11 May 2019

13 billion barrels reserve of oil in Nigeria’s deepwater-DPR

The Department of Petroleum Resources (DPR) has announced existence of 13 billion barrels of crue oil Nigeria’s deepwater terrain and current daily production of 850,000 barrels from the 2 billion barrels of oil explored and  developed fields. Deepwater oil blocks are those located in areas of water depth beyond 200 metres and extending up to 200 nautical miles seaward from the coasts of Nigeria.

Deepwater producing fields in Nigeria include  Akpo,Usan and Egina of Total E&P Nigerias, Bonga of Shell Nigeria Exploration and Production Company, Agbami of Chevron Nigeria Limited among others.

Total has for almost a decade been extracting oil from a third field in the block, Akpo. It holds a 24 percent stake in the block’s lease and is the operator. Its partners are state-owned Nigerian National Petroleum Corp, China’s CNOOC, Brazil’s Petrobras and private Nigerian firm Sapetro.

The Director of DPR Mr Mordecai Ladan who was represented by Deputy Director, Upstream, Mr. Enorese Amadasu disclosed in a paper presentation during the panel session organised by the Petroleum Technology Association of Nigeria (PETAN) on “ Deepwater operations in Nigeria: The journey so far”  at the 50th anniversary of the Offshore Technology Conference in Houston, Texas, United States of America (USA).

According to him, today, we have about 13 billion reserves for deepwater and only two billion barrels was explored, so there is need to have more attractive fiscal,  change regulatory regime, There is need to amend the policy that nobody brings third parties and investors who will bring  floating production, storage and offloading vessels (FPSO).

Data obtained by Nigerian NewsDirect  from GlobalData Upstream Analytics shows also that  Nigeria holds the top spot among the ten countries with the largest remaining crude oil and condensate deepwater reserves, with 5.038 billion barrels expected to be economically recovered in the country. The US, Angola and Brazil follow with 4.739 billion barrels, 4.495bn barrels and 3.524bn barrels respectively. GlobalData estimates that the top ten countries hold a total of 25.881bn barrels of economically recoverable oil reserves.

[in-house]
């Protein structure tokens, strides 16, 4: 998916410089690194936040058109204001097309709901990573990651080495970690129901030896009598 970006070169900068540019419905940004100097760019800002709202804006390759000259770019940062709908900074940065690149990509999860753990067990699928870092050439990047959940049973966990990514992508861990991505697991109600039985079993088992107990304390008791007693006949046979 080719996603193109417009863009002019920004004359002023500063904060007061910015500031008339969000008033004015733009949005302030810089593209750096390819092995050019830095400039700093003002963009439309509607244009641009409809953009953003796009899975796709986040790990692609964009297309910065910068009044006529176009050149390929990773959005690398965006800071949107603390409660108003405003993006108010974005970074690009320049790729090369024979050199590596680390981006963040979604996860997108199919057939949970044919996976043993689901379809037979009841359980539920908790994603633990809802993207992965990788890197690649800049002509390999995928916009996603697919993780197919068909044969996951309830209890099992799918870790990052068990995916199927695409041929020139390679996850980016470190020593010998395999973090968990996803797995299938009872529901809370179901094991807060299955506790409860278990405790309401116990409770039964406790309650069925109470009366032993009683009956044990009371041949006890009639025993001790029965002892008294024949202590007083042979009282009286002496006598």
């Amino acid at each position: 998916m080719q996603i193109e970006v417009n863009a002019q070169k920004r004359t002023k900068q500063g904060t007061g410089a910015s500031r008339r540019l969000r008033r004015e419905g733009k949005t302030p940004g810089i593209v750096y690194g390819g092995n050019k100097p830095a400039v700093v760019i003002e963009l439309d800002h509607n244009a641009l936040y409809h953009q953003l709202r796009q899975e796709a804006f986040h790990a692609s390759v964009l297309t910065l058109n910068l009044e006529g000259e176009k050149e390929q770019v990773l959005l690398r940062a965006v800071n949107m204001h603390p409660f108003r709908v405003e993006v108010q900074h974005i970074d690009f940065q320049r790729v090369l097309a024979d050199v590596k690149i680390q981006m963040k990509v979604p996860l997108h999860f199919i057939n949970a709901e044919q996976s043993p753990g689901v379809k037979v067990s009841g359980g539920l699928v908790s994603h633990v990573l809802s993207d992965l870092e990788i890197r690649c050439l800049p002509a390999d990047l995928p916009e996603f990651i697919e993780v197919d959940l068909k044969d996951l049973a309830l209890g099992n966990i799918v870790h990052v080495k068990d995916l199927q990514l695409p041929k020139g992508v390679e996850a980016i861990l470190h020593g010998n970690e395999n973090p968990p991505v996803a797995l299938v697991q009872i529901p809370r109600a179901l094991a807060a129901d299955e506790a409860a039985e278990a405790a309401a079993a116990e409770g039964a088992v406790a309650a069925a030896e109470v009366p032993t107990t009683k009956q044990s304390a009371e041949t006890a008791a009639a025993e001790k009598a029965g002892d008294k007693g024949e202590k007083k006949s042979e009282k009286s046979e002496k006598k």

GlobalData reports that over 84 per cent of remaining reserves held by the top ten countries are represented by conventional oil at 21.7284bn barrels. Oil reserves associated with conventional gas developments across the ten countries stand at 8 per cent (2.0795bn barrels). Close to 8 per cent (2.0735bn barrels) of remaining reserves are represented by heavy oil fields.

Ghana and Norway have the lowest break-even oil prices at $18 and $19 per barrel respectively, while Australia and the UK are the countries with the highest remaining break-even oil prices at $42 and $40 per barrel for deepwater developments.

However, Ladan disclosed that oil production from Nigeria’s deepwater province is currently 850,000 barrels per day, representing 40.47 per cent of the total production of 2.1 million barrels per day.

“Currently, total production is 2.1 barrels of oil per day (bpod) while deepwater is production is 850 bopd. Cumulative deepwater production as at December 2018 is 3.2 billion barrels.”

According to Ladan, Nigeria has 83 deepwater oil and gas blocks out of which 30 has been awarded and eight blocks out of the 30, are oil mining leases (OMLs) that have begun production. There, we have 53 open blocks to be awarded.

He said: “Successful progress has been made in growing Nigeria reserves and production from the development of deep offshore hydrocarbons since 2003. Technology has been the key enabler in converting resources into economical reserves. There abound ample opportunities to realize accelerated revenues and sustained investment in maturation of more than 40 billion barrels of oil equivalent resources presently untapped in Nigeria deep offshore area.

“DPR as a regulator, working with other stakeholders including the Nigerian National Petroleum Corporation (NNPC), decided to go into deep water, when the inland and the offshore was already saturated. The only way to do that was to come up with Production Sharing Contract (PSC) agreement, and that was how 83 blocks were mapped in Nigeria deep water and 30 of the blocks was awarded. Eight of the blocks were awarded in 1993, eight in 2000 and other 14 in 2015.”

To unlock the huge potentials in the deepwater, Ladan said the Federal Government will create more attractive fiscal and regulatory regime, incentives based on reserves replacement, ensure accelerated lease renewals and encourage deep play exploration and reserves maturation.

Others measures include creating unique fiscal policy for unique emerging plays, responsive legislative environments and for gas commercialization, among others.

Source : http://nigeriannewsdirect.com